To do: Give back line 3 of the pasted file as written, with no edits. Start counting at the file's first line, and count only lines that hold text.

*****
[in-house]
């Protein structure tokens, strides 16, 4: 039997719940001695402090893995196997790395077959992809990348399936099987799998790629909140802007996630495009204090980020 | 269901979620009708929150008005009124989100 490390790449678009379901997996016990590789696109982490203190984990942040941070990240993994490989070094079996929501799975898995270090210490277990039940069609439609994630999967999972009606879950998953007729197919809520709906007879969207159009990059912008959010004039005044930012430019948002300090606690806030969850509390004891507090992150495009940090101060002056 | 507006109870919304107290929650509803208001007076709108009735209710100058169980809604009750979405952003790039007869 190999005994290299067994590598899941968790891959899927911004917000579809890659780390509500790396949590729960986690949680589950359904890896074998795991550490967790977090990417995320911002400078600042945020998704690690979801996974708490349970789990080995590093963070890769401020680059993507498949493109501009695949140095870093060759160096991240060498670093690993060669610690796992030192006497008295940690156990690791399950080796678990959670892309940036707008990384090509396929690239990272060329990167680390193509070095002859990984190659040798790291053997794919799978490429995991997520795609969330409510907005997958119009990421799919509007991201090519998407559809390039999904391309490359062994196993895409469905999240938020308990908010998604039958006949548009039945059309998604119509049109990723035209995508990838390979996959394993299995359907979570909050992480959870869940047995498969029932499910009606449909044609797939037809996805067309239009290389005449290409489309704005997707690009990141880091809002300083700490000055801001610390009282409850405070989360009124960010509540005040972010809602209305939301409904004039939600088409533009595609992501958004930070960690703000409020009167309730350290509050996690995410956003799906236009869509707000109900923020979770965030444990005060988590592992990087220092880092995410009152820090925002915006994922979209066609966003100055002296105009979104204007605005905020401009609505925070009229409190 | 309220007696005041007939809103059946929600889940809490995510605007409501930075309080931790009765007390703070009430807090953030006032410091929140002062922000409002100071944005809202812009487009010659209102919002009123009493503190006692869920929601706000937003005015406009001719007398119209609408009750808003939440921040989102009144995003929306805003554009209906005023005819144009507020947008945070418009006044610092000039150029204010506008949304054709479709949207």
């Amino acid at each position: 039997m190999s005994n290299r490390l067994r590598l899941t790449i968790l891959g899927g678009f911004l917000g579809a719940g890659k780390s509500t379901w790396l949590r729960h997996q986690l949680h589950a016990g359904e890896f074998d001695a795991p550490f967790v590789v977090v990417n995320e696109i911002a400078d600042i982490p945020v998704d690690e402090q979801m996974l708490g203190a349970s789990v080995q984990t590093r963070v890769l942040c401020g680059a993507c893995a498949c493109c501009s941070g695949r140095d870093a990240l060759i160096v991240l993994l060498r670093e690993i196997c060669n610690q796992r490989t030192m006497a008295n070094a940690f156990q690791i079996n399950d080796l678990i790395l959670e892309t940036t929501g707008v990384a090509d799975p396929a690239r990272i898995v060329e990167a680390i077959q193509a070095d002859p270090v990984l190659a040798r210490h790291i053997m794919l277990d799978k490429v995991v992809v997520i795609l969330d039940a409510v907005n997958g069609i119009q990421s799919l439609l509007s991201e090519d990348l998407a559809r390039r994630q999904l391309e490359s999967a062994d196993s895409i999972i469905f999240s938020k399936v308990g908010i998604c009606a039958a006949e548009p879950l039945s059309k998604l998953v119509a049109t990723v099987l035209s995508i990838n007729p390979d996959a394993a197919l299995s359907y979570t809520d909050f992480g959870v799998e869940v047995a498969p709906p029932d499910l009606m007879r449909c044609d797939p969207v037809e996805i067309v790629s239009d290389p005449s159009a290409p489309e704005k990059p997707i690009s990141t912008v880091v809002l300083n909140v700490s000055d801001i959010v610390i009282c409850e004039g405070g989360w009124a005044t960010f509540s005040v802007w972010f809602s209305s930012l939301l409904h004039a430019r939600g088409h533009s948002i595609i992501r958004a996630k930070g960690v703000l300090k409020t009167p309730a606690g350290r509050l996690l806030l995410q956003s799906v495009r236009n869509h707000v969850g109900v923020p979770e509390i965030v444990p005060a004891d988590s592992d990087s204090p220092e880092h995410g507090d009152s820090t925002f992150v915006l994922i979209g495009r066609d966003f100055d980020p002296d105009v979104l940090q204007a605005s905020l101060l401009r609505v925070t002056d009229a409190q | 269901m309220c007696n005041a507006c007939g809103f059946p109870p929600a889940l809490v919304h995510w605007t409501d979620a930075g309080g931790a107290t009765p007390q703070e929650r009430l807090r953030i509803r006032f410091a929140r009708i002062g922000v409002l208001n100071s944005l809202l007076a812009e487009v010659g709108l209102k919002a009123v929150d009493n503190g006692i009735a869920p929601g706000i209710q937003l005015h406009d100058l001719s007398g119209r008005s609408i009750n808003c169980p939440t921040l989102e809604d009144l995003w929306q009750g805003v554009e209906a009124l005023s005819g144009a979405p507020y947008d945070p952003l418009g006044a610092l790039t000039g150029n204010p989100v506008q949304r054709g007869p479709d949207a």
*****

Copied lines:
């Amino acid at each position: 039997m190999s005994n290299r490390l067994r590598l899941t790449i968790l891959g899927g678009f911004l917000g579809a719940g890659k780390s509500t379901w790396l949590r729960h997996q986690l949680h589950a016990g359904e890896f074998d001695a795991p550490f967790v590789v977090v990417n995320e696109i911002a400078d600042i982490p945020v998704d690690e402090q979801m996974l708490g203190a349970s789990v080995q984990t590093r963070v890769l942040c401020g680059a993507c893995a498949c493109c501009s941070g695949r140095d870093a990240l060759i160096v991240l993994l060498r670093e690993i196997c060669n610690q796992r490989t030192m006497a008295n070094a940690f156990q690791i079996n399950d080796l678990i790395l959670e892309t940036t929501g707008v990384a090509d799975p396929a690239r990272i898995v060329e990167a680390i077959q193509a070095d002859p270090v990984l190659a040798r210490h790291i053997m794919l277990d799978k490429v995991v992809v997520i795609l969330d039940a409510v907005n997958g069609i119009q990421s799919l439609l509007s991201e090519d990348l998407a559809r390039r994630q999904l391309e490359s999967a062994d196993s895409i999972i469905f999240s938020k399936v308990g908010i998604c009606a039958a006949e548009p879950l039945s059309k998604l998953v119509a049109t990723v099987l035209s995508i990838n007729p390979d996959a394993a197919l299995s359907y979570t809520d909050f992480g959870v799998e869940v047995a498969p709906p029932d499910l009606m007879r449909c044609d797939p969207v037809e996805i067309v790629s239009d290389p005449s159009a290409p489309e704005k990059p997707i690009s990141t912008v880091v809002l300083n909140v700490s000055d801001i959010v610390i009282c409850e004039g405070g989360w009124a005044t960010f509540s005040v802007w972010f809602s209305s930012l939301l409904h004039a430019r939600g088409h533009s948002i595609i992501r958004a996630k930070g960690v703000l300090k409020t009167p309730a606690g350290r509050l996690l806030l995410q956003s799906v495009r236009n869509h707000v969850g109900v923020p979770e509390i965030v444990p005060a004891d988590s592992d990087s204090p220092e880092h995410g507090d009152s820090t925002f992150v915006l994922i979209g495009r066609d966003f100055d980020p002296d105009v979104l940090q204007a605005s905020l101060l401009r609505v925070t002056d009229a409190q | 269901m309220c007696n005041a507006c007939g809103f059946p109870p929600a889940l809490v919304h995510w605007t409501d979620a930075g309080g931790a107290t009765p007390q703070e929650r009430l807090r953030i509803r006032f410091a929140r009708i002062g922000v409002l208001n100071s944005l809202l007076a812009e487009v010659g709108l209102k919002a009123v929150d009493n503190g006692i009735a869920p929601g706000i209710q937003l005015h406009d100058l001719s007398g119209r008005s609408i009750n808003c169980p939440t921040l989102e809604d009144l995003w929306q009750g805003v554009e209906a009124l005023s005819g144009a979405p507020y947008d945070p952003l418009g006044a610092l790039t000039g150029n204010p989100v506008q949304r054709g007869p479709d949207a």